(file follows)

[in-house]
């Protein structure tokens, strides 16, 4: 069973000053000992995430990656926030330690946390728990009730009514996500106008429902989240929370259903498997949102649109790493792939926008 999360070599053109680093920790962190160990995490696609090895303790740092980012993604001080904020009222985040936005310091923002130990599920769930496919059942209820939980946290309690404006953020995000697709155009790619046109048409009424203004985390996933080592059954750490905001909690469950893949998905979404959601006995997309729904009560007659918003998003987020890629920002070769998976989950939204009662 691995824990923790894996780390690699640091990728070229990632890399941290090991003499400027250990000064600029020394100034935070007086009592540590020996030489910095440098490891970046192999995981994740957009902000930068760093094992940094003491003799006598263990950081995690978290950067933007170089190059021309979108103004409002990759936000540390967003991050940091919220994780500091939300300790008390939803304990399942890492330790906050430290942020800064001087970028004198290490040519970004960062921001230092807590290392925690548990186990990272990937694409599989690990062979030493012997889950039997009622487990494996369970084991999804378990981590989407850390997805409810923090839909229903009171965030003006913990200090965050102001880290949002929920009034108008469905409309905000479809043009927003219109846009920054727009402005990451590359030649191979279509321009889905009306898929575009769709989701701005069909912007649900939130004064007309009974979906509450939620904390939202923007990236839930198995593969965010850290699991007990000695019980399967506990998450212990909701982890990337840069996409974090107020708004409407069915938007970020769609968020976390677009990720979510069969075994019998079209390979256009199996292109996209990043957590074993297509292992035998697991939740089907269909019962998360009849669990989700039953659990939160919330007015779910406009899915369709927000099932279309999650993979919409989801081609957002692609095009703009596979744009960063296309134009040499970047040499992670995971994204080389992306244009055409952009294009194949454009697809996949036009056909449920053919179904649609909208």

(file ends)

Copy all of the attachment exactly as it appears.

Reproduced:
[in-house]
């Protein structure tokens, strides 16, 4: 069973000053000992995430990656926030330690946390728990009730009514996500106008429902989240929370259903498997949102649109790493792939926008 999360070599053109680093920790962190160990995490696609090895303790740092980012993604001080904020009222985040936005310091923002130990599920769930496919059942209820939980946290309690404006953020995000697709155009790619046109048409009424203004985390996933080592059954750490905001909690469950893949998905979404959601006995997309729904009560007659918003998003987020890629920002070769998976989950939204009662 691995824990923790894996780390690699640091990728070229990632890399941290090991003499400027250990000064600029020394100034935070007086009592540590020996030489910095440098490891970046192999995981994740957009902000930068760093094992940094003491003799006598263990950081995690978290950067933007170089190059021309979108103004409002990759936000540390967003991050940091919220994780500091939300300790008390939803304990399942890492330790906050430290942020800064001087970028004198290490040519970004960062921001230092807590290392925690548990186990990272990937694409599989690990062979030493012997889950039997009622487990494996369970084991999804378990981590989407850390997805409810923090839909229903009171965030003006913990200090965050102001880290949002929920009034108008469905409309905000479809043009927003219109846009920054727009402005990451590359030649191979279509321009889905009306898929575009769709989701701005069909912007649900939130004064007309009974979906509450939620904390939202923007990236839930198995593969965010850290699991007990000695019980399967506990998450212990909701982890990337840069996409974090107020708004409407069915938007970020769609968020976390677009990720979510069969075994019998079209390979256009199996292109996209990043957590074993297509292992035998697991939740089907269909019962998360009849669990989700039953659990939160919330007015779910406009899915369709927000099932279309999650993979919409989801081609957002692609095009703009596979744009960063296309134009040499970047040499992670995971994204080389992306244009055409952009294009194949454009697809996949036009056909449920053919179904649609909208």